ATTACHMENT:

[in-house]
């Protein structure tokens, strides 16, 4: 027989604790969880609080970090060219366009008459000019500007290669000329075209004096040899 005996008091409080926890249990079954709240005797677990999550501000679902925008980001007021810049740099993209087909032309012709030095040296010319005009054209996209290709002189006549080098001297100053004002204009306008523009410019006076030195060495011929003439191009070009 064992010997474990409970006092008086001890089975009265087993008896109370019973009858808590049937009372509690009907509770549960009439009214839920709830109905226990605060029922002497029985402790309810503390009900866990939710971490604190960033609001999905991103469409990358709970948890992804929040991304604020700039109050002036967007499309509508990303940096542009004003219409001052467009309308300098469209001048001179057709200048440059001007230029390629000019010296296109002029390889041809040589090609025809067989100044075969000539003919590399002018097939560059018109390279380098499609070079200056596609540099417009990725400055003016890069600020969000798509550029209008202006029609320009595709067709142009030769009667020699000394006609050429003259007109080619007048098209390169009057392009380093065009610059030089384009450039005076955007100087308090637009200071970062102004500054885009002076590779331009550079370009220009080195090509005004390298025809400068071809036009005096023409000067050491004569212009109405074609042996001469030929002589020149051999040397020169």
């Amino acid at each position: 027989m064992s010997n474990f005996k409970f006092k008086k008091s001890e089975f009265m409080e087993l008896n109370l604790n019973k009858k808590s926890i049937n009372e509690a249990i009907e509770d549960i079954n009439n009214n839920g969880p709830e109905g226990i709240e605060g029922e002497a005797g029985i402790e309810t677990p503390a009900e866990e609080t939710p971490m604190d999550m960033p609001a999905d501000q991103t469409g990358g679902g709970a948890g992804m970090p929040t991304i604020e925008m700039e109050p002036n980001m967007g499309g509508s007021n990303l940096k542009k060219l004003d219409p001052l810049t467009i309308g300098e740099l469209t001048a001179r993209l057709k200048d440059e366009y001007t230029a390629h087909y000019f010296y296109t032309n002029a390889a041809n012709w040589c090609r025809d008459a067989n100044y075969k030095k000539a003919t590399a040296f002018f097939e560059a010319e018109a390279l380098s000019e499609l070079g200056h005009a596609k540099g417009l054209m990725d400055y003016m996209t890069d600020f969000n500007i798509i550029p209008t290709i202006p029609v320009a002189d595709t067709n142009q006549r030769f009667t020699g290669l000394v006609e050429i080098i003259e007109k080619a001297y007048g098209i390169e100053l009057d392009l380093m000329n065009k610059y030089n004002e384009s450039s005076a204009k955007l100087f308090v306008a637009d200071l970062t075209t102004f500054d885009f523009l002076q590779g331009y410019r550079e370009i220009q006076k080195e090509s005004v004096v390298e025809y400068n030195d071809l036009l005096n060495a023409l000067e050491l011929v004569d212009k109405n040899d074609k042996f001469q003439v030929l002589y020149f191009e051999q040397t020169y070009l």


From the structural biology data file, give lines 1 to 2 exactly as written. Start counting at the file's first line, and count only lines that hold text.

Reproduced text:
[in-house]
């Protein structure tokens, strides 16, 4: 027989604790969880609080970090060219366009008459000019500007290669000329075209004096040899 005996008091409080926890249990079954709240005797677990999550501000679902925008980001007021810049740099993209087909032309012709030095040296010319005009054209996209290709002189006549080098001297100053004002204009306008523009410019006076030195060495011929003439191009070009 064992010997474990409970006092008086001890089975009265087993008896109370019973009858808590049937009372509690009907509770549960009439009214839920709830109905226990605060029922002497029985402790309810503390009900866990939710971490604190960033609001999905991103469409990358709970948890992804929040991304604020700039109050002036967007499309509508990303940096542009004003219409001052467009309308300098469209001048001179057709200048440059001007230029390629000019010296296109002029390889041809040589090609025809067989100044075969000539003919590399002018097939560059018109390279380098499609070079200056596609540099417009990725400055003016890069600020969000798509550029209008202006029609320009595709067709142009030769009667020699000394006609050429003259007109080619007048098209390169009057392009380093065009610059030089384009450039005076955007100087308090637009200071970062102004500054885009002076590779331009550079370009220009080195090509005004390298025809400068071809036009005096023409000067050491004569212009109405074609042996001469030929002589020149051999040397020169």